It has to be said, Edinburgh’s cultural scene is not particularly fashion-centred, however a few wee gems do pop up here and there. So, one Saturday morning, having done a quick search online for a much-needed excursion, I jumped at the chance to see Viviane Sassen’s retrospective, In and Out of Fashion, at the Scottish National Portrait Gallery. This is a small scale showcasing of Sassen’s fashion photography from the years of 1998-2012 contained in one modest, yet dynamic, room. Having shot campaigns for Miu Miu amongst other brands, and editorials for magazines such as Dazed & Confused, Sassen has earned a place among the great photographers of contemporary fashion as well as being a cutting-edge photographic journalist.
Sassen divides her photography into two categories: art and fashion. The title of this retrospective refers to her interchangeability between the two, and in the past she’s disclosed that the better pay of the fashion commissions have financed her more personal project of documenting life in Africa, where Dutch-born Sassen spent the majority of her childhood. It’s a period that has continued to offer up strong memories, its light, heat and colours regularly feeding into even her commercial fashion editorials.
Tellingly, her most recognised photograph is one depicting the figure of an African man with his son balancing on his father’s head like a gymnast, head down and bent backwards. The calmness of the composition is what makes the image so memorable. Both shadowed faces of the figures are tranquil while they partake in what should be in an uncomfortable position, their anonymity juxtaposed against a crisp blue coast.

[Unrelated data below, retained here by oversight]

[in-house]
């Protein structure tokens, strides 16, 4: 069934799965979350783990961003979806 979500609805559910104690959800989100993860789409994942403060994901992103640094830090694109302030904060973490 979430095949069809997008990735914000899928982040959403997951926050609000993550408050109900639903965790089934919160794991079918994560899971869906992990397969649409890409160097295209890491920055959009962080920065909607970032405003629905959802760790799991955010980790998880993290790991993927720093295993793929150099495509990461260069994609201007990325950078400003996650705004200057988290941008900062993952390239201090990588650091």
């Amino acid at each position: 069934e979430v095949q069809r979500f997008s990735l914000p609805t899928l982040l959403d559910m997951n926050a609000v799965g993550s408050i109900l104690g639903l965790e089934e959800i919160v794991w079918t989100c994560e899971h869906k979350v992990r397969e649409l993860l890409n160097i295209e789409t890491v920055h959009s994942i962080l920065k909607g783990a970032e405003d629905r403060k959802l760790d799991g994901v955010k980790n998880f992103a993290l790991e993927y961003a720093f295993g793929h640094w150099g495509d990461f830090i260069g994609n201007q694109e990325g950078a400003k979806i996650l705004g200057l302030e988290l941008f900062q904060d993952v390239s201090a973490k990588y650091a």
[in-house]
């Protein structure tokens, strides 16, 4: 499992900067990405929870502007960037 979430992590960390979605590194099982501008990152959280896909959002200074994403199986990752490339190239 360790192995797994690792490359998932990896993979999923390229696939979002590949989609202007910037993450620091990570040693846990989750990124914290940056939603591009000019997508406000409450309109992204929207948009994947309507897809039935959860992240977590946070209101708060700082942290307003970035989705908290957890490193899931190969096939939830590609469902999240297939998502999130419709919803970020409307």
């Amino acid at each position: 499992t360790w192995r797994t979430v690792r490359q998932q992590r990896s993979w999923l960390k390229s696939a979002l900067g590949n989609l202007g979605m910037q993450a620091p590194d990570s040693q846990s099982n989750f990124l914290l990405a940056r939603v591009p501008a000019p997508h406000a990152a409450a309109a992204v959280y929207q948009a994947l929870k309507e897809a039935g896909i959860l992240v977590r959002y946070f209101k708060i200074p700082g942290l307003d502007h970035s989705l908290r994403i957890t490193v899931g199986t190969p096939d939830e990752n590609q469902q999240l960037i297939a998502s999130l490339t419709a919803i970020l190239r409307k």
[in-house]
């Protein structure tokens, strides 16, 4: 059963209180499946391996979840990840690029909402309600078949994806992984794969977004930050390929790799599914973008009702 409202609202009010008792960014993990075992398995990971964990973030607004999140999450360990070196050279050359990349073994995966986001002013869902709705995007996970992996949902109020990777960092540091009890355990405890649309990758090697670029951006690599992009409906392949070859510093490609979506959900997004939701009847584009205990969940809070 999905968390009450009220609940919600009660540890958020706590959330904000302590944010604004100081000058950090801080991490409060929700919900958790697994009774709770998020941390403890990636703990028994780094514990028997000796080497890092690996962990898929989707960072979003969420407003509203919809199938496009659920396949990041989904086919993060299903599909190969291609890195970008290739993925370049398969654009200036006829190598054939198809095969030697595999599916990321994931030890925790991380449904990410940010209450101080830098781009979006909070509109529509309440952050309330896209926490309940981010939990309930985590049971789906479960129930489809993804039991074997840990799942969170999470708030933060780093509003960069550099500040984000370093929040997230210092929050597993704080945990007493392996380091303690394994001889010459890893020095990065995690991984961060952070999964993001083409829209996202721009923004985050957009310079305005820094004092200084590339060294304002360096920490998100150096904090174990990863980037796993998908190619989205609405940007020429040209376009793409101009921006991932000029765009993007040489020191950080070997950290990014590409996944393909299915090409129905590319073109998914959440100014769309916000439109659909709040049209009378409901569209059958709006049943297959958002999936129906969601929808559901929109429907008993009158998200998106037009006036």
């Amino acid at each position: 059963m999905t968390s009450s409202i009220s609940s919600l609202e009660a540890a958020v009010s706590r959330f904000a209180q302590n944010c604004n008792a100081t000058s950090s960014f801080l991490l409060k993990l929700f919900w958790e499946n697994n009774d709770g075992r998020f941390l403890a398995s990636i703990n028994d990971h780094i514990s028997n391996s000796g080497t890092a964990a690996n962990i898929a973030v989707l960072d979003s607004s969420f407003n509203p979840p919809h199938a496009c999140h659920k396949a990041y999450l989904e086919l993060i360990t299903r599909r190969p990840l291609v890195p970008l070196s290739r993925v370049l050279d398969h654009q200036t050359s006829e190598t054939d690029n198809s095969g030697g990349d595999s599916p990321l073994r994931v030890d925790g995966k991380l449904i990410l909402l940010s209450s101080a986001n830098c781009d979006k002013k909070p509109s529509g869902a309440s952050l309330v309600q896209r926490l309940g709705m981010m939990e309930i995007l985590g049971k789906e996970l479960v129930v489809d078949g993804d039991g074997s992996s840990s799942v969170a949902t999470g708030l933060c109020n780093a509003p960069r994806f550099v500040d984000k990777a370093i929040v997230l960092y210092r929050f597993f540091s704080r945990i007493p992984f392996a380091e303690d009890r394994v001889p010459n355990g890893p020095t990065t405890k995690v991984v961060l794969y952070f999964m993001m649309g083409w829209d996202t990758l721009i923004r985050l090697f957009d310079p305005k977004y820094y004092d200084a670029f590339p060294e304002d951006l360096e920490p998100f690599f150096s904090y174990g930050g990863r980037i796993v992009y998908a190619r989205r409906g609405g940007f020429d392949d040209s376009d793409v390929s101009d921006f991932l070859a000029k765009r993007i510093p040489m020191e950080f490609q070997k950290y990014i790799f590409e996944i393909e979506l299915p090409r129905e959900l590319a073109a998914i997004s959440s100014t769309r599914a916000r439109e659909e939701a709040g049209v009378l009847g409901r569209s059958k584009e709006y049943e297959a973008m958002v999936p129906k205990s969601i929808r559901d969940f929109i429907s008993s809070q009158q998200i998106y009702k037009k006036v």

The theme of anonymity runs through In and Out of Fashion, props, paint, photoshop and posing function to prevent the complete display of the subject’s face. On many occasions, the model becomes a part of the natural environment, a scene upon which the spectator has unwittingly stumbled. One of my favourite images showed two models seemingly asleep but in a backbend, their naked torsos strewn with the long grass of the field in which they lay – a rather unorthodox spot for a doze.
Sassen’s photography is certainly unconventional; it’s unapologetically raw and off-the-cuff. Having gained a reputation for her cool disregard for glamour, Sassen choses to revert photography to its most elemental form, focusing on colour and high definition. Her particular use of mirrors is widely recognised: the employment of the man-made object created new dimensions within organic habitats, and this beautifully executed experiment became her trademark.
Perhaps the anonymity of the models refers to the days of Sassen’s teenage years spent taking nudes of herself and college friends in a bid to ‘explore her sexuality’. One thing, however, is clear: with Sassen’s new vision, the ‘male gaze’ which had lingered so obtrusively on fashion images was dispelled, and a new focus on artistic visuals was brought to the female form.
Though its works are very select, the impact of this fragment of Sassen’s portfolio was, for me, wholly worth the 30-minute commute into New Town for the free (bonus!) admission. In and Out of Fashion is a golden find. So if you, like me, are in serious need of a dose of some vibrancy in this bleak winter and enjoy a good photo or two – head to the Scottish National Portrait Gallery.
Viviane Sassen | In and Out of Fashion is on display at the Scottish National Portrait Gallery from now until the 2nd of February 2014.
Charlotte Dawnay is a student at Edinburgh University. She studies French and Spanish. She loves the work of surrealist artist Joan Miró and has a terrible addiction to avocado. This we’ve noticed is a common problem and although we cannot recommend anything to treat this addiction, we do sympathise with Charlotte. We most definitely do.
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